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  • Writer's pictureSusan Carr

Compared to what?

This is what I envisioned my days as a freelancer would typically look like:

An uphill climb, but having different spots along the way to have a good grip on things.

This is what my days as a freelancer actually tend to look like:

Flipping from one thing to the next, focusing for a few minutes, and then getting distracted by an email, text message, a lightbulb that goes off in my brain when I finally get something, or another lightbulb going off that reminds me I forgot something.

I knew freelancing wouldn't be a cakewalk, but I didn't realize how much of this lifestyle revolved around building a business.

When you work for a company as an employee, the business is typically built, and the SOPs are already crafted and provided for you to follow.

Not so with freelancing. You're building an SOP from day one. If you're even lucky enough to know what an SOP is.

But I figured I could handle all this and the daily responsibilities. After all, just a decade ago, I was a single mom who was:

  • working full-time

  • trying to help The Oldest through college financially

  • attending college part-time myself

  • taking care of my aging parents

  • homeschooling The Youngest through middle school

What could be more challenging than wearing all those hats simultaneously?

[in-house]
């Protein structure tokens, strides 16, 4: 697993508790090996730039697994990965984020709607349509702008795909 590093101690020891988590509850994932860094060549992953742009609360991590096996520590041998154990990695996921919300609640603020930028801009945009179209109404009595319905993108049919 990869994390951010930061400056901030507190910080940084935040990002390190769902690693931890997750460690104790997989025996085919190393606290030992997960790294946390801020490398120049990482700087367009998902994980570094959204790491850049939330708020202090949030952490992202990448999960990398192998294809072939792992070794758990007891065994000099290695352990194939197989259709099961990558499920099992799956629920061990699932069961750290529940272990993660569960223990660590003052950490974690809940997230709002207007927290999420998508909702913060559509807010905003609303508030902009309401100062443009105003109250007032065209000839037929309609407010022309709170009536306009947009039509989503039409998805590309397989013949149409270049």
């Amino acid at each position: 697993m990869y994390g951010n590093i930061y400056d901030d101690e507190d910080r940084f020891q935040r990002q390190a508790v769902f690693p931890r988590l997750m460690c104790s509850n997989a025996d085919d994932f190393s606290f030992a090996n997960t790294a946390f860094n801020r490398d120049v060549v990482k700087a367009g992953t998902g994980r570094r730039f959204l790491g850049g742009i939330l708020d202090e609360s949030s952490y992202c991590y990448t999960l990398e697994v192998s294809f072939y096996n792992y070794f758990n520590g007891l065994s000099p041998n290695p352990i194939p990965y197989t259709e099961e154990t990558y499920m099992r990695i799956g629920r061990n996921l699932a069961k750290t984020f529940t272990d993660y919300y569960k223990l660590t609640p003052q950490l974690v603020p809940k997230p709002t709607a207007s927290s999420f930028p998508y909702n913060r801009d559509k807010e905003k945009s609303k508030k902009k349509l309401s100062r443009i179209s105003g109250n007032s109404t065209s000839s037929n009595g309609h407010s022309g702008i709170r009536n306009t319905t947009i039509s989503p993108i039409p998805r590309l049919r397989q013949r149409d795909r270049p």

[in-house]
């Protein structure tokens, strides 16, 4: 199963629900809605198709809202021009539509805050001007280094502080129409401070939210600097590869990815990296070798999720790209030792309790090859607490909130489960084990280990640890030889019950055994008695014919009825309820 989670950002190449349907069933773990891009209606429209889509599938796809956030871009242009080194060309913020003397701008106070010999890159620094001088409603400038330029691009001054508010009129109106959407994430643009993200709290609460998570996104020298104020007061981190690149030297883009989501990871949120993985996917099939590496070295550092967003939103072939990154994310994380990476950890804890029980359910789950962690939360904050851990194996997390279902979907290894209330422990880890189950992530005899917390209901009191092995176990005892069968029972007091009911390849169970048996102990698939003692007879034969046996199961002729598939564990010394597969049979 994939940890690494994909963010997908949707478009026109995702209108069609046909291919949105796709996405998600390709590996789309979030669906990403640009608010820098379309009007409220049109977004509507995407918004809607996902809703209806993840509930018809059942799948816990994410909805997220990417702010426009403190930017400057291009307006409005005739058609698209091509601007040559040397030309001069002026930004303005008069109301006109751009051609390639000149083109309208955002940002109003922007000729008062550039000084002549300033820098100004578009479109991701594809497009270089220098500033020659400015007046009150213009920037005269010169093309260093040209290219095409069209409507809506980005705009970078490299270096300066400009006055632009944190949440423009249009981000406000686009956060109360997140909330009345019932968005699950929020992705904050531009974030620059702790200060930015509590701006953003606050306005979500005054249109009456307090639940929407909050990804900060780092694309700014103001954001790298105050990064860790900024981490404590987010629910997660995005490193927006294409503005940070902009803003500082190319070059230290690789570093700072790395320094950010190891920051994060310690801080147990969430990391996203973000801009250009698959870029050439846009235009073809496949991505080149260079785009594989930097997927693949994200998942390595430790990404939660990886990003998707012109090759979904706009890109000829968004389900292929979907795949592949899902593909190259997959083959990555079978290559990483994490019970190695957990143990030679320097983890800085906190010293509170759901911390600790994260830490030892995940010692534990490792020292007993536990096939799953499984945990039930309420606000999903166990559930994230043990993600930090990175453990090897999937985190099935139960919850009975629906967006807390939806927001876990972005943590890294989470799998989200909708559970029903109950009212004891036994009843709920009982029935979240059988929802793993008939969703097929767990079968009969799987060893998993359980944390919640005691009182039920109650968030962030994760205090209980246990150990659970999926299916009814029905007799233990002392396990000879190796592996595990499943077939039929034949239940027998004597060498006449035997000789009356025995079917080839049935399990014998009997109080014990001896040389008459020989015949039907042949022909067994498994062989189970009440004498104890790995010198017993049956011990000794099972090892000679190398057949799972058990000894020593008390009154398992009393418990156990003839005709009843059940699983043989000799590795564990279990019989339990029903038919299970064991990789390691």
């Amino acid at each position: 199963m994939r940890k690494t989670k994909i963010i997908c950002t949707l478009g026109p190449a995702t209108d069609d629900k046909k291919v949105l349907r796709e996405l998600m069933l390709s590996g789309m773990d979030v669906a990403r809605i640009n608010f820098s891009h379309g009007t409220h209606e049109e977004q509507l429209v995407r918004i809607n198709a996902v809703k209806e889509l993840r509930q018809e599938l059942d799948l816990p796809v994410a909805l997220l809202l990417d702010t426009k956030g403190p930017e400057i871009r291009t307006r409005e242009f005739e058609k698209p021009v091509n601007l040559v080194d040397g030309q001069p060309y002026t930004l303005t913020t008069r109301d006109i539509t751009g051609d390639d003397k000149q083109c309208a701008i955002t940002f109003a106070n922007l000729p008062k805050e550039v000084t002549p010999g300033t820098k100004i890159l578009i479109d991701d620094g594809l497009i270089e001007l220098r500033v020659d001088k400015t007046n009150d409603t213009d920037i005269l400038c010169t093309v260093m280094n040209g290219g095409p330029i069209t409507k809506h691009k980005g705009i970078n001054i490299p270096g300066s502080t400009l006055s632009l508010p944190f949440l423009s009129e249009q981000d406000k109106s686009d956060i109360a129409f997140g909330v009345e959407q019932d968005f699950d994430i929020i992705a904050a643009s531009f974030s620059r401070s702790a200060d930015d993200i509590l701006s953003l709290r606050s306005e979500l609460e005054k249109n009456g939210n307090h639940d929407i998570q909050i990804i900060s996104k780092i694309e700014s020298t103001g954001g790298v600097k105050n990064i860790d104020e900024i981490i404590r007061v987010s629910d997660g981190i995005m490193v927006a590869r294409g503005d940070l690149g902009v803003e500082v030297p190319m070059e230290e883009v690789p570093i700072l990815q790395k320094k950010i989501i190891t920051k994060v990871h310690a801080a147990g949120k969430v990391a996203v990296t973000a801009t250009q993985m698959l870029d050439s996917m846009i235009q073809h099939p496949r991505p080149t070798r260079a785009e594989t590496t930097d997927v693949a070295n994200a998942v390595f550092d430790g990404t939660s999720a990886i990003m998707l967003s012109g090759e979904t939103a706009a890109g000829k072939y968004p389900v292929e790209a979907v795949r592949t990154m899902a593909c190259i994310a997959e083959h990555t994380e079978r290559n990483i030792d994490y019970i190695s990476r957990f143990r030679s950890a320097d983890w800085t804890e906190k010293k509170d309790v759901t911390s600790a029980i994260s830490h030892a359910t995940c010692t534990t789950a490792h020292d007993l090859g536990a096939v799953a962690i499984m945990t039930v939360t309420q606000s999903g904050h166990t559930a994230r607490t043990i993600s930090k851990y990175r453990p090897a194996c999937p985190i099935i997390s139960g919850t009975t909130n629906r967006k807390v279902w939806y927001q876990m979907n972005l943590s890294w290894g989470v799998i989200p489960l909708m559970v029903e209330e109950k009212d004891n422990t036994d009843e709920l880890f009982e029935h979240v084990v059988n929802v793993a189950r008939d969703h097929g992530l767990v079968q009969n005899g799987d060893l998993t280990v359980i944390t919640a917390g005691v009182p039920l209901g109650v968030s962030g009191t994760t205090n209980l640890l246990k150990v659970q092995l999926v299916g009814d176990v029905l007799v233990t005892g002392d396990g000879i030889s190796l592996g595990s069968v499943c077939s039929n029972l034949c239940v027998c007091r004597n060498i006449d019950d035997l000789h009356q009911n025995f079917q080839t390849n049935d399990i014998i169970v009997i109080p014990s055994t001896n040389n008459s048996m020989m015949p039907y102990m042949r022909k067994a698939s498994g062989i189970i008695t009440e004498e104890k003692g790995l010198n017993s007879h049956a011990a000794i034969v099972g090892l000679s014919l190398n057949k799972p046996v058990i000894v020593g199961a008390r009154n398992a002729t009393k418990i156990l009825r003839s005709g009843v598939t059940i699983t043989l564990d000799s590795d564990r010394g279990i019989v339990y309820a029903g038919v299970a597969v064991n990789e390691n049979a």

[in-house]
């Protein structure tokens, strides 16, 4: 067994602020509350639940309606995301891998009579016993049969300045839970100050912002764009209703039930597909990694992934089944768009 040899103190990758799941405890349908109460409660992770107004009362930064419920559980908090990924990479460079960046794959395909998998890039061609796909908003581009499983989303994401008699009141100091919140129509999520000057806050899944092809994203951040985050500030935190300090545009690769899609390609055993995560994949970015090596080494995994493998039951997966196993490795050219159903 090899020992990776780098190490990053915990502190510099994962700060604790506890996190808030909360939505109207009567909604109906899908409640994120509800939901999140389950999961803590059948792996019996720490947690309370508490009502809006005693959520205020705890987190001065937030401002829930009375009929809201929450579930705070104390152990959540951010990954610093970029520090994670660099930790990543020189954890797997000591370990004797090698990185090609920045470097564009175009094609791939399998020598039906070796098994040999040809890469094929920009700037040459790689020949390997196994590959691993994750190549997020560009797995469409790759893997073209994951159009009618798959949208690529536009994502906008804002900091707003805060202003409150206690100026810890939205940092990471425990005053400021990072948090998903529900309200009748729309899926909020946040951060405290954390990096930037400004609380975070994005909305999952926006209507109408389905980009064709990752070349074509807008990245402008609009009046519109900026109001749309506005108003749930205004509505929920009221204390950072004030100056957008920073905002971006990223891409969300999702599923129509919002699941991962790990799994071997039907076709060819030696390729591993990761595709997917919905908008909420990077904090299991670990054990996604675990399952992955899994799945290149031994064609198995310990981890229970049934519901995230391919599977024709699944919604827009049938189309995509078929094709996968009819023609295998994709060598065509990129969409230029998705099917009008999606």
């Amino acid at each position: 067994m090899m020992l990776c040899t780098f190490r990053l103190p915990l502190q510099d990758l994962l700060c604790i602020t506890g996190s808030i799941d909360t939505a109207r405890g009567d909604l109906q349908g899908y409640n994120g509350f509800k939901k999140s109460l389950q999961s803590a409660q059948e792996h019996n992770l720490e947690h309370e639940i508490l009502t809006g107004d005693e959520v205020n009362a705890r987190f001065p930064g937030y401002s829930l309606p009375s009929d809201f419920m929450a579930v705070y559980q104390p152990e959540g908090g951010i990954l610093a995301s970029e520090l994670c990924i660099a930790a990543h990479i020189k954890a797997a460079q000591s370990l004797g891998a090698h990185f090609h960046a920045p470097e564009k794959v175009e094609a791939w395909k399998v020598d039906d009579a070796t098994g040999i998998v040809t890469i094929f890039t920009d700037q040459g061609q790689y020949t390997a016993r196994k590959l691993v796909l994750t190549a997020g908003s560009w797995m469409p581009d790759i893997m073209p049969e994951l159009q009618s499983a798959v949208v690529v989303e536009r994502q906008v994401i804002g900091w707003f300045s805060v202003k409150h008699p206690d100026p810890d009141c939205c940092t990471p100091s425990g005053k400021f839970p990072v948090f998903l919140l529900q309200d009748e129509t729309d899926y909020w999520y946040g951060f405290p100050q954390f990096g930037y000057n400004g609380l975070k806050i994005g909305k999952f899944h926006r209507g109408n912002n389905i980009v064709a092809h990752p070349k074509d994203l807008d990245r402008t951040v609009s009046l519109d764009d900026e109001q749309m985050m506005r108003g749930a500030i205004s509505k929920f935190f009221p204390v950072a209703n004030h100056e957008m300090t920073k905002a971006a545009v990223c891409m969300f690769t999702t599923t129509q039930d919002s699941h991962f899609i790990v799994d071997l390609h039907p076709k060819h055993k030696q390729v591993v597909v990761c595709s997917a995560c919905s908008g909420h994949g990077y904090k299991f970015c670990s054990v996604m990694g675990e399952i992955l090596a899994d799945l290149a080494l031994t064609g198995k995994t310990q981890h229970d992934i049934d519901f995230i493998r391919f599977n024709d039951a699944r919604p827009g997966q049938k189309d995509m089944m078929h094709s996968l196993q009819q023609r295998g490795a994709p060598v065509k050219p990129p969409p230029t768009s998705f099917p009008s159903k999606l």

Freelancing and learning how to be a business owner that's what.

No matter what you may see on social media, freelancing is not fluff. You won't be writing lifestyle articles while lounging on a beach sipping Perrier on day one. And day eighty's not going to be sitting at a local coffee house with a bound manuscript, a red pen for editing, and a Dirty Chai.

Freelancing is you spilling blood, sweat, and tears to learn:

  • how to price your services

  • how to calculate taxes

  • how to accurately record expenses

  • how to market yourself (blech)

  • how to organize your tasks

  • how to SEO-optimize EVERYTHING

So, compared to a job where your tasks are delegated, being a freelancer means figuring it all out as you go along.

When I compare freelancing to a "regular 9-5" office job, I find there are a lot of things I don't have:

  • a stressful commute in traffic

  • a business wardrobe

  • the expense of meals out and coffee runs

  • office politics and water cooler small talk

  • limited time off

But there is a caveat to this.

I became a freelancer so I had time freedom and could focus on providing care for my mom as she lives with advanced dementia. On days like today, when I go see her, I must remember I can't compare this career to any other.


  • I spent almost 3 hours in stressful traffic

  • I didn't eat lunch

  • I had 10 minutes to eat a takeaway dinner

  • I came home to a 2-hour working session with a client

  • I had two more hours of work to do after that meeting

The differences are clear when I compare my freelancing to my previous traditional 9-5 office jobs.

Sure, I've climbed off the corporate ladder and ditched office politics and the wardrobe, but freelancing has its challenges. Days like today, with awful traffic and back-to-back work, make me realize that I've traded corporate stress for a different kind of hustle.

Freelancing isn't a walk in the park; it's about facing the unknown with self-discovery and continuous learning. Trying to navigate this new path has meant I have to confront challenges head-on, be flexible and teachable, and have a stronger-than-ever work ethic.

So, when it comes to comparing my freelancing to a "regular job," it's not about what I've escaped but what I've embraced in this journey of being my own boss.

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